|Drug||Time Period||8th Graders||10th Graders||12th Graders|
For more statistics on teen drug use, see NIDA’s Monitoring the Future study.
There is no difference between marijuana dispensed to treat a medical condition and marijuana bought on the street for recreational use. The difference is just in how it is used.
The marijuana plant contains chemicals that may be useful for treating a range of illnesses or symptoms. A growing number of states (23 as of August 2014) have legalized the plant’s use for certain medical conditions. Although it is not legal or considered medicine by the Federal Government a few medications made from active chemicals in the plant called cannabinoids have been approved by the U.S. Food and Drug Administration (FDA). One of these cannabinoids, THC, has some medicinal properties in addition to its mind-altering effects. Pill versions of THC have been approved to treat nausea (feeling sick) in cancer patients and to increase appetite in some patients with AIDS.
Another cannabinoid chemical called cannabidiol, which doesn’t have mind-altering effects, is also being studied for its possible uses as medicine. A new medication with a combination of THC and cannabidiol is available in several countries outside the United States as a mouth spray for treating symptoms of multiple sclerosis. There is some early evidence that cannabidiol may be useful in treating seizures in children with severe epilepsy, so a cannabidiol-based drug for that is also now being studied.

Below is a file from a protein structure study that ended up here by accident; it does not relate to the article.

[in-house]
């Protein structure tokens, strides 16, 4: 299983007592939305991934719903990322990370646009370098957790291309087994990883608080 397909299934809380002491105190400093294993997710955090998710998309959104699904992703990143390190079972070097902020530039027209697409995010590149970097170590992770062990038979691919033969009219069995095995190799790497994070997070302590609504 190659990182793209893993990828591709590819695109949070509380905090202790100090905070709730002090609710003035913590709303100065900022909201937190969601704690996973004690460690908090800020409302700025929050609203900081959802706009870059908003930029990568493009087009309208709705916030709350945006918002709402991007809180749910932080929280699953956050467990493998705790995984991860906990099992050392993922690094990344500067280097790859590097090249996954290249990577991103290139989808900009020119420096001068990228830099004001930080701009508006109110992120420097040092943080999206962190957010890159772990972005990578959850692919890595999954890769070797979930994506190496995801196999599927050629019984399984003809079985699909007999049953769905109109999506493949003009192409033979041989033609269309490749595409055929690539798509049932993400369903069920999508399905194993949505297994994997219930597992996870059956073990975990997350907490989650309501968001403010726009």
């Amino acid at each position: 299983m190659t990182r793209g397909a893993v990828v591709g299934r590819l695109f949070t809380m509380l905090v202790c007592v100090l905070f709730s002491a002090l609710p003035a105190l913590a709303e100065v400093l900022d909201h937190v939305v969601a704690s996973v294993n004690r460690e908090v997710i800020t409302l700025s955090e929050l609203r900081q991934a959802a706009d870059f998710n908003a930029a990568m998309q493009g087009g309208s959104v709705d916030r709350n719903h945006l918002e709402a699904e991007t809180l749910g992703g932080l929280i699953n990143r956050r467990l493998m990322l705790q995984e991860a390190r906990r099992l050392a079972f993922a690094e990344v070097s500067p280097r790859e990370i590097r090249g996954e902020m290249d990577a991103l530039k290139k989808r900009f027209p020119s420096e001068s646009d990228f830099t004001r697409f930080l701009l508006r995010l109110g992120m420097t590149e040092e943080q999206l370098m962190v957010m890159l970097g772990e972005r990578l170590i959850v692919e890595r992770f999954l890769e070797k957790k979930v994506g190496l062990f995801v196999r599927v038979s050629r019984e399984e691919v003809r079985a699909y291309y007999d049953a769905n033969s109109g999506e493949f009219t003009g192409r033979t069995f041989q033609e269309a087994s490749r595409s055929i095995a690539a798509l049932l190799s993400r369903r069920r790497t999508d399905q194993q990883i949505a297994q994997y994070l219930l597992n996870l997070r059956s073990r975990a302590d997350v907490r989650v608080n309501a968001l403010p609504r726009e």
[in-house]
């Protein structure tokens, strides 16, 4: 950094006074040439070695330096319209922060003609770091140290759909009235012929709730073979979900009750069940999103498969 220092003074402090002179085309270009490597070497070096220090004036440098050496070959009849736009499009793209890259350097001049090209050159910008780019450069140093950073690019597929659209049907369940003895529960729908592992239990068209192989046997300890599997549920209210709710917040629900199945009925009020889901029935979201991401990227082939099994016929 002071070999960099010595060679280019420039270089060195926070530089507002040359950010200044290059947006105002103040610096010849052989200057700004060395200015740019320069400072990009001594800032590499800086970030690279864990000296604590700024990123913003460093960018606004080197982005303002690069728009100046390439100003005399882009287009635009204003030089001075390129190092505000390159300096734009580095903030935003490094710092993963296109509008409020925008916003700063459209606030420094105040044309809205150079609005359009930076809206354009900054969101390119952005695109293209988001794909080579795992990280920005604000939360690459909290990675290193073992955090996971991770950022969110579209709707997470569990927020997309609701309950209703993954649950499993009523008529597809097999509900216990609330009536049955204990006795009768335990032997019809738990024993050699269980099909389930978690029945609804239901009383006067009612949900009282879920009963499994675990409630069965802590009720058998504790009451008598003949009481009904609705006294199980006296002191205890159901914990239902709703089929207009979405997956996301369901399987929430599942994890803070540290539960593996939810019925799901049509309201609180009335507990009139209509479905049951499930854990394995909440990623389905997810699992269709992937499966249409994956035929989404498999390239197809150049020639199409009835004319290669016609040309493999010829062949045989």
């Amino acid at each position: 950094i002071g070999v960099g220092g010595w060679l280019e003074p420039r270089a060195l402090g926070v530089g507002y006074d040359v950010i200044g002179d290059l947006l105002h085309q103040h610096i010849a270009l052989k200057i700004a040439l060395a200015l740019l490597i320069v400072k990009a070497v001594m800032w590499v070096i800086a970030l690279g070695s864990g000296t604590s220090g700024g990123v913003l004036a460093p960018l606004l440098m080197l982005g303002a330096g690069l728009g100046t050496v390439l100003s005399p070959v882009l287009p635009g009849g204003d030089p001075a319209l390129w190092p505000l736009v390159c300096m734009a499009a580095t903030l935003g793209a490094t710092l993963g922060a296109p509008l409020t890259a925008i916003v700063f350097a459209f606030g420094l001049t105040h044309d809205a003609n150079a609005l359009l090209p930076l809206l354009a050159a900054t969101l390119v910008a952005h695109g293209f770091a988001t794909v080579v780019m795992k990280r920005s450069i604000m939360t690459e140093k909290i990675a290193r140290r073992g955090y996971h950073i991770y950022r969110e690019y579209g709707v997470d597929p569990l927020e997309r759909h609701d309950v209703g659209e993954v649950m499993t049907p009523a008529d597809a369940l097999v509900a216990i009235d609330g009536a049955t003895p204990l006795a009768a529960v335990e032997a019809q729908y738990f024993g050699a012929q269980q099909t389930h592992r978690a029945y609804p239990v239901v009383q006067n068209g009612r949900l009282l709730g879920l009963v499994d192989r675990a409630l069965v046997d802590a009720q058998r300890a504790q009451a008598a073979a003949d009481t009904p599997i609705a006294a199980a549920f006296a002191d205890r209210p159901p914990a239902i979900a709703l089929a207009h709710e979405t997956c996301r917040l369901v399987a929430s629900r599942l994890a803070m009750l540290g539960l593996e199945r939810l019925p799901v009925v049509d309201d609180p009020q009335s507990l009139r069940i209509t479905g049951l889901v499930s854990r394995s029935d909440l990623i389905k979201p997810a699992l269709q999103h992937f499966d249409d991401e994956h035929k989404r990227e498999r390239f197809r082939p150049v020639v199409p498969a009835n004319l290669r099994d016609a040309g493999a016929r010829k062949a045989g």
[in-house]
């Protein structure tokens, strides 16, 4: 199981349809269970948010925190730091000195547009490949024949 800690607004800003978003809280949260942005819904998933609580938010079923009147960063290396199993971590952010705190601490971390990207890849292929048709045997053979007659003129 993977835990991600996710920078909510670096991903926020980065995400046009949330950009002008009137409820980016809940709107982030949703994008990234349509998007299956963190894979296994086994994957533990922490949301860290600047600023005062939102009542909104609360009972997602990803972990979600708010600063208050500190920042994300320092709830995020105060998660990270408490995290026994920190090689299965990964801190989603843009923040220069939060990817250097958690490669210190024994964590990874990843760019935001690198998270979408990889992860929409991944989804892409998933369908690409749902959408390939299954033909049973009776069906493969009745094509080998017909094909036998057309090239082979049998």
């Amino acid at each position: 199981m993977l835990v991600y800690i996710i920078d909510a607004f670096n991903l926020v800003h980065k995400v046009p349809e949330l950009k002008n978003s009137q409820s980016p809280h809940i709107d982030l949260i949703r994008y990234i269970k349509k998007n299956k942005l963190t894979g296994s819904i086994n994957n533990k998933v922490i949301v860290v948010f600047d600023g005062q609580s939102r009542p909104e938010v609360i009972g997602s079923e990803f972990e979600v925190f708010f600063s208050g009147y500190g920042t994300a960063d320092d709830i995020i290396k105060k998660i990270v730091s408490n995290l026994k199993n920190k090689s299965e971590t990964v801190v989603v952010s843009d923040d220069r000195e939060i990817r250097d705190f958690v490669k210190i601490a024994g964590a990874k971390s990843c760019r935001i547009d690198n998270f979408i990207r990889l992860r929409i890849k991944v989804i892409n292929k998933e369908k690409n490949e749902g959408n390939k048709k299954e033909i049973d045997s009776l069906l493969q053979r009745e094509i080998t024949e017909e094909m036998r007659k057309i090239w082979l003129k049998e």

It is important to remember that because marijuana is often smoked, it can hurt lung health; these health risks as well as the way it impairs mental functioning may outweigh its value as a medical treatment, especially for people that are not very sick with cancer or other life-threatening diseases. Another problem with smoking or eating marijuana plant material is the ingredients vary a lot from plant to plant, so there is no way to get a precise dose every time or even know what dose you are getting. This is why scientists are busy studying safe ways that THC, cannabidiol, and other chemicals can be extracted from the marijuana plant to create safe medicines.
For more information, see Drug Facts—Is Marijuana Medicine?
If you or a friend are in crisis and need to speak with someone now, please call:
- National Suicide Prevention Lifeline at 1-800-273-TALK (they don't just talk about suicide—they cover a lot of issues and will help put you in touch with someone close by).
If you need information on treatment and where you can find it, you can call:
- Substance Abuse Treatment Facility Locator at 1-800-662-HELP or visit www.findtreatment.samhsa.gov.
For more information on how to help a friend or loved one, visit our Have a Drug Problem, Need Help? page.
- Commonly Abused Drugs Chart
- DrugFacts: Marijuana
- Marijuana: Facts for Teens
- Marijuana: Facts Parents Need to Know
- Mind Over Matter Teaching Guide and Series: Marijuana
- NIDA Notes Articles: Marijuana
- Research Report Series: Marijuana
Statistics and Trends
Monitoring the Future (University of Michigan):
Substance Abuse and Mental Health Services Administration: